Post a comment - James Antill
Jun. 20th, 2007
02:12 pm - Dependancies aren't as big a problem as assumed
A big problem is cascading dependencies, where upgrading app A pulls in an upgrade to library B which is not reliably backwards-compatible, so you have to upgrade app C to a version compiled against the new B - but you didn't want C to change.
Kind of, there are certain packages which tend to depend on newer core libraries but it's not obvious how much you'll just be able to sign off on the deps. too. For instance large GUI based ones, like evolution, often depend on newer libs. ... but I think in the real world it'd be a pretty strange requirement that you have the latest evolution but libgtk etc. can't change.
Much more likely is that you treat applications as groups with most or all of their deps. The easiest cases are things like "I've install fish, am on the mailing list and so want the latest version of that" ... or the "web developer" problem where you don't want a 2-5 year old PostgreSQL/Apache-httpd on an OS that you'd otherwise classify as "very stable".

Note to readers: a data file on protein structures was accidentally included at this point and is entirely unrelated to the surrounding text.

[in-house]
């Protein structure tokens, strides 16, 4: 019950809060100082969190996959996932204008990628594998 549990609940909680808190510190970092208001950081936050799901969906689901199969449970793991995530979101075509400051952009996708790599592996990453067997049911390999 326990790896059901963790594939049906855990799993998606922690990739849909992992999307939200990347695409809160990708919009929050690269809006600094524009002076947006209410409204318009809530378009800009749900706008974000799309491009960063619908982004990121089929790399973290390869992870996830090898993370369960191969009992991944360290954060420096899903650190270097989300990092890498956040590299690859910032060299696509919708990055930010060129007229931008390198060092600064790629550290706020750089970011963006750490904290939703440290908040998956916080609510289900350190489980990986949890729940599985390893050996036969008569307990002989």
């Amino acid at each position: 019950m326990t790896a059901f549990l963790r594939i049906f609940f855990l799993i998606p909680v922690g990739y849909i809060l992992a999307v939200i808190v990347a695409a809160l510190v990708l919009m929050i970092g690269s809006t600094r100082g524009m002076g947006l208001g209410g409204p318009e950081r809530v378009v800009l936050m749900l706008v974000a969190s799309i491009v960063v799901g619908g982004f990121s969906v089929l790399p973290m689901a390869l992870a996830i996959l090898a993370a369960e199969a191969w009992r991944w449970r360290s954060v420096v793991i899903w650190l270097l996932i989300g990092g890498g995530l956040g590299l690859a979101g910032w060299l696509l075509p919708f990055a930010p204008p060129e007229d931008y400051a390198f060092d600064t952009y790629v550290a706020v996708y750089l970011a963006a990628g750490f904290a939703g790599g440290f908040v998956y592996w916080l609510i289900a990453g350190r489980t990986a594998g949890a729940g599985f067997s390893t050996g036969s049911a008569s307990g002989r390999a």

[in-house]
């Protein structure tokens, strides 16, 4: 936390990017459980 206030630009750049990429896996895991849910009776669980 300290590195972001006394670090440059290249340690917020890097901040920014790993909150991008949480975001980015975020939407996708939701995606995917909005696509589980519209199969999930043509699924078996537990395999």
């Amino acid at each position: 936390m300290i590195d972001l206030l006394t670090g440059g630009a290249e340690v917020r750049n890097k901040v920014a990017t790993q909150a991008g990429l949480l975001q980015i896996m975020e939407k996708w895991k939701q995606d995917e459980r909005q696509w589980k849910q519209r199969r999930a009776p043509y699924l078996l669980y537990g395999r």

I'm prepared to be proven wrong though :), and I do think solving the multiple versions problem (while hard) is doable … and the solution is very likely to add useful features to the package manager/distribution layer. But I might not start out trying to solve that problem first :).
I haven't heard of Nix, although I have played with rPath a bit and that's a significant step forward. I'd looked at OpenPKG before and the "pipe everything into sh" part scares me a bit, also while it seems like it has a couple of nice things for solving some of the problem it doesn't seem to attack the problem itself (so managing N slight variations of Fedora, say, wouldn't be significantly easier for the consumer or producer).